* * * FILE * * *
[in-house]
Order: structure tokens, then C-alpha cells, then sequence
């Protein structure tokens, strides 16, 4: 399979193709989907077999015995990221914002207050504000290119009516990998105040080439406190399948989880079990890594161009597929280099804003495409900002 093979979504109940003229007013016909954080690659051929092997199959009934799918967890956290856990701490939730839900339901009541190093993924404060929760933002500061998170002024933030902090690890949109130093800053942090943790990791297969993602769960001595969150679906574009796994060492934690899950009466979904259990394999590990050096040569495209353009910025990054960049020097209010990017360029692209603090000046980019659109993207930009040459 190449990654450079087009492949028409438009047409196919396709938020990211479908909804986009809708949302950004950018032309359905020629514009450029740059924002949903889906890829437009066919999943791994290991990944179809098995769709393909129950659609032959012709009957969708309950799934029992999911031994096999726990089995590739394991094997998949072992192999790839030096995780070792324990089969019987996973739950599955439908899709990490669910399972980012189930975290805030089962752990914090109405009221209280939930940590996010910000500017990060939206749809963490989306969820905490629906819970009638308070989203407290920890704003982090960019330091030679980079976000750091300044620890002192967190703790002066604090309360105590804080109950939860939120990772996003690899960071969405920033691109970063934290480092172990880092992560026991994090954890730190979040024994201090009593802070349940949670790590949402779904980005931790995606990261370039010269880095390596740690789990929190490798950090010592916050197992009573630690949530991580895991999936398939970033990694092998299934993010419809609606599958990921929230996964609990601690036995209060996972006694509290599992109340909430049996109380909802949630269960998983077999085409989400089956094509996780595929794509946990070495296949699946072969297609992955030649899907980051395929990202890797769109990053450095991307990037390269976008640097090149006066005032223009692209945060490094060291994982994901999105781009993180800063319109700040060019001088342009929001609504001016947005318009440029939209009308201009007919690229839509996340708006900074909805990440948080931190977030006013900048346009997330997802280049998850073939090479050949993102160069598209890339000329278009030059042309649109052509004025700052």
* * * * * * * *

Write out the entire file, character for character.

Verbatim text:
[in-house]
Order: structure tokens, then C-alpha cells, then sequence
């Protein structure tokens, strides 16, 4: 399979193709989907077999015995990221914002207050504000290119009516990998105040080439406190399948989880079990890594161009597929280099804003495409900002 093979979504109940003229007013016909954080690659051929092997199959009934799918967890956290856990701490939730839900339901009541190093993924404060929760933002500061998170002024933030902090690890949109130093800053942090943790990791297969993602769960001595969150679906574009796994060492934690899950009466979904259990394999590990050096040569495209353009910025990054960049020097209010990017360029692209603090000046980019659109993207930009040459 190449990654450079087009492949028409438009047409196919396709938020990211479908909804986009809708949302950004950018032309359905020629514009450029740059924002949903889906890829437009066919999943791994290991990944179809098995769709393909129950659609032959012709009957969708309950799934029992999911031994096999726990089995590739394991094997998949072992192999790839030096995780070792324990089969019987996973739950599955439908899709990490669910399972980012189930975290805030089962752990914090109405009221209280939930940590996010910000500017990060939206749809963490989306969820905490629906819970009638308070989203407290920890704003982090960019330091030679980079976000750091300044620890002192967190703790002066604090309360105590804080109950939860939120990772996003690899960071969405920033691109970063934290480092172990880092992560026991994090954890730190979040024994201090009593802070349940949670790590949402779904980005931790995606990261370039010269880095390596740690789990929190490798950090010592916050197992009573630690949530991580895991999936398939970033990694092998299934993010419809609606599958990921929230996964609990601690036995209060996972006694509290599992109340909430049996109380909802949630269960998983077999085409989400089956094509996780595929794509946990070495296949699946072969297609992955030649899907980051395929990202890797769109990053450095991307990037390269976008640097090149006066005032223009692209945060490094060291994982994901999105781009993180800063319109700040060019001088342009929001609504001016947005318009440029939209009308201009007919690229839509996340708006900074909805990440948080931190977030006013900048346009997330997802280049998850073939090479050949993102160069598209890339000329278009030059042309649109052509004025700052």